The following is a commentary blog from FOX6 Sports Director Rick Karle:
I'm the first to admit that I have mixed feelings about the world's most famous golf tournament, and those feelings were harnessed back in the mid-80's. While working at the CBS TV station Jacksonville, we made it a habit of traveling to Augusta to cover the Masters. It certainly was an adventure, as seemingly every year, tournament officials put new restrictions on local TV stations. I remember we were not allowed to do live reports from the grounds, so we would set up our cameras at a nearby rental house with me reporting in front of a yard full of dogwoods and azaleas. I'd simply say at the end of my report, "Reporting live from Augusta, Rick Karle, Channel 4 News" (which was correct since I was in Augusta, Georgia). While the green jackets and blue hairs at the golf course have at times been less than accommodating, my view of the tournament (and it's exclusive policies) have since been more often overlooked with the arrival of Eldrick Woods.
When Tiger burst upon the Masters scene in 1997 and won by 12 strokes, he not only became the youngest Masters champion ever, but a golfer who turned the tournament and the accompanying CBS TV coverage into must-see TV. Soon to be gone from the booth was Jacksonville's Pat Summerall, but Jim Nantz, although a bit dramatic, would suffice- and every April since 1997 I have made it a point to put the Masters on my weekend viewing menu. Next weekend's problem? Tiger will be absent due to back surgery, forcing the 4-time Masters champ to join you and me as a TV viewer. And the chances of winning that 19th major at some point in the future to overtake Jack Nicklaus for career major wins? They are dropping faster than GM stock.
Will Woods surpass Jack? There's good news-bad news here for Tiger, as despite nagging injuries he has won eight times over the last two years and ended both campaigns ranked number one or number two in the world. The bad news is that at age 38, Woods, come the end of next weekend, will be winless in his last 23 majors dating back to 2008. Oh, there's still time for Woods, as Nicklaus himself says, "If you look at it realistically, Tiger has another ten years of top golf. That's 40 majors. Can he win five of them? I think that he probably will."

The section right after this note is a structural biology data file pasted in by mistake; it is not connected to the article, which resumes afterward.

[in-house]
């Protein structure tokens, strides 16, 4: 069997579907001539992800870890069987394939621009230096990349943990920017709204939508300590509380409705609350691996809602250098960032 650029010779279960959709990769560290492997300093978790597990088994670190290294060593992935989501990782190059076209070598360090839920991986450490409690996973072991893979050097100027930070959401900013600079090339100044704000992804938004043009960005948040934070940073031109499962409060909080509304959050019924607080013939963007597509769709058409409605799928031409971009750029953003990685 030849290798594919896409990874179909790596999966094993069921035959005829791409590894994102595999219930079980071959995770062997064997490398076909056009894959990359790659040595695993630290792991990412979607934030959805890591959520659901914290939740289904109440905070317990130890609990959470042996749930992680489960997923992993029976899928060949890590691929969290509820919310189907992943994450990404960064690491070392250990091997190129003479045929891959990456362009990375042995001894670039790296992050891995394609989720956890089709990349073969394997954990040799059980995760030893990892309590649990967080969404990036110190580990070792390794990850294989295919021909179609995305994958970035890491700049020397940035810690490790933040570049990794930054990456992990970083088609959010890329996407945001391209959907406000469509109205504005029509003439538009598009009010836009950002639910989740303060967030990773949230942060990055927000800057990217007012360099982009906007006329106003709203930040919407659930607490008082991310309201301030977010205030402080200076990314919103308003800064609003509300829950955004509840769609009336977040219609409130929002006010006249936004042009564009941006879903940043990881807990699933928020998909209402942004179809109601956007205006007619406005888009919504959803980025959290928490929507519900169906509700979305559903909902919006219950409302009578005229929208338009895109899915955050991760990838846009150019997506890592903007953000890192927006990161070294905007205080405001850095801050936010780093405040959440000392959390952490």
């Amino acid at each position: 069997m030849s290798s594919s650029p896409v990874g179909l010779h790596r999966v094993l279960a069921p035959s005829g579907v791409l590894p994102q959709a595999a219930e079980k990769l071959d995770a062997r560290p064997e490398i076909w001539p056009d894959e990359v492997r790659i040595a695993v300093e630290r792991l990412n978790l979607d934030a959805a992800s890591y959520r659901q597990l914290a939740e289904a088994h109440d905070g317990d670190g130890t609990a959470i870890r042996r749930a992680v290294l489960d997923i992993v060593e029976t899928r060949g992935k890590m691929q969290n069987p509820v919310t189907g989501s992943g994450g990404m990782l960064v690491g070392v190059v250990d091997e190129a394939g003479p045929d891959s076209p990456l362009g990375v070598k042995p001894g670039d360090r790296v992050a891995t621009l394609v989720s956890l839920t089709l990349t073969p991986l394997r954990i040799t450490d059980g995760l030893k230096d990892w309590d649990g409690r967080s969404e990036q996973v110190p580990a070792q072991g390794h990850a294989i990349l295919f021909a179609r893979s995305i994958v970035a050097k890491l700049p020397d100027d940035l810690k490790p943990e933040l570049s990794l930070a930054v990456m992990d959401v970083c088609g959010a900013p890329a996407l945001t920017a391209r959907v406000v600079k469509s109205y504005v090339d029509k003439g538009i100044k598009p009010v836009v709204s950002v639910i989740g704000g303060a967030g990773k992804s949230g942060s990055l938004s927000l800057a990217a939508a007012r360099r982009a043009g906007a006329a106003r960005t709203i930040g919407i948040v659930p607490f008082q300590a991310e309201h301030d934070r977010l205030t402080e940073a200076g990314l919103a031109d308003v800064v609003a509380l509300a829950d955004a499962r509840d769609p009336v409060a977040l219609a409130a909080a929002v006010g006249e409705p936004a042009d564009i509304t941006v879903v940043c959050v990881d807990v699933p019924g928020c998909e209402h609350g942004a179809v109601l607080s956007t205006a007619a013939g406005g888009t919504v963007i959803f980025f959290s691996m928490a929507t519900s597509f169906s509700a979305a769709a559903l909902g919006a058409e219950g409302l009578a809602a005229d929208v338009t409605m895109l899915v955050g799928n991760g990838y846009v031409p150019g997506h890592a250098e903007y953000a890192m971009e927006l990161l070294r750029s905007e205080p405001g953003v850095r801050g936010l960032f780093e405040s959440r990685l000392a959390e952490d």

Tiger Woods owns 14 major titles at the age of 38. Jack Nicklaus owned 14 major titles at the age of 35, and didn't win his 18th and final major until the age of 46 (yes, sir!). Can Tiger Woods win those five majors over the next decade to surpass the great Nicklaus? Woods needs to get healthy and he needs to work on driving his golf ball in the fairway.
I think you will agree with me that Tiger Woods will be remembered as a great golfer but less than a great man. I certainly would not consider him a role model what with is nasty tabloid past. But when the man is playing in a tournament, I'm turning on the TV as I'm either going to see a Tiger Woods victory or a Tiger Woods meltdown. What will I be seeing next weekend? Not much golf, for as Tiger Woods sits it out, I'll be doing the same. I've been looking for a day to stain by deck, and with Tiger on the shelf, I'll be gettin' it done in my back yard.Copyright 2014 WBRC. All rights reserved.